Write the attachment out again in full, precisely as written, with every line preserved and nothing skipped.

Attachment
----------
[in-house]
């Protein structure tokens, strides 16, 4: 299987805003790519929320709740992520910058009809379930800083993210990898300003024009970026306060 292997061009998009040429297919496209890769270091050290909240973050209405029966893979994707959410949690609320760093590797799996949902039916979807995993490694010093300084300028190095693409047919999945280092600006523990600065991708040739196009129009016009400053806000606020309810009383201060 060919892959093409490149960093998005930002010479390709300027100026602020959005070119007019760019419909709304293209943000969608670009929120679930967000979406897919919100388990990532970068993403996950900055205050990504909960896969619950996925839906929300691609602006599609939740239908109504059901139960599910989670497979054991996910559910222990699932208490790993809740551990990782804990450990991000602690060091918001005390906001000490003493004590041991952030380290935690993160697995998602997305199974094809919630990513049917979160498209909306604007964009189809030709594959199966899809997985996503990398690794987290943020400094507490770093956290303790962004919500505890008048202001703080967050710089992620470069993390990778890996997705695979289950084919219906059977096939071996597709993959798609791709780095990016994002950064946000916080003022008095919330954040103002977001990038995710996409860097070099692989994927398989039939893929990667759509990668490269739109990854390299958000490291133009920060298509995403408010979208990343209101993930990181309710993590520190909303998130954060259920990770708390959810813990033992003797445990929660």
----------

[in-house]
């Protein structure tokens, strides 16, 4: 299987805003790519929320709740992520910058009809379930800083993210990898300003024009970026306060 292997061009998009040429297919496209890769270091050290909240973050209405029966893979994707959410949690609320760093590797799996949902039916979807995993490694010093300084300028190095693409047919999945280092600006523990600065991708040739196009129009016009400053806000606020309810009383201060 060919892959093409490149960093998005930002010479390709300027100026602020959005070119007019760019419909709304293209943000969608670009929120679930967000979406897919919100388990990532970068993403996950900055205050990504909960896969619950996925839906929300691609602006599609939740239908109504059901139960599910989670497979054991996910559910222990699932208490790993809740551990990782804990450990991000602690060091918001005390906001000490003493004590041991952030380290935690993160697995998602997305199974094809919630990513049917979160498209909306604007964009189809030709594959199966899809997985996503990398690794987290943020400094507490770093956290303790962004919500505890008048202001703080967050710089992620470069993390990778890996997705695979289950084919219906059977096939071996597709993959798609791709780095990016994002950064946000916080003022008095919330954040103002977001990038995710996409860097070099692989994927398989039939893929990667759509990668490269739109990854390299958000490291133009920060298509995403408010979208990343209101993930990181309710993590520190909303998130954060259920990770708390959810813990033992003797445990929660």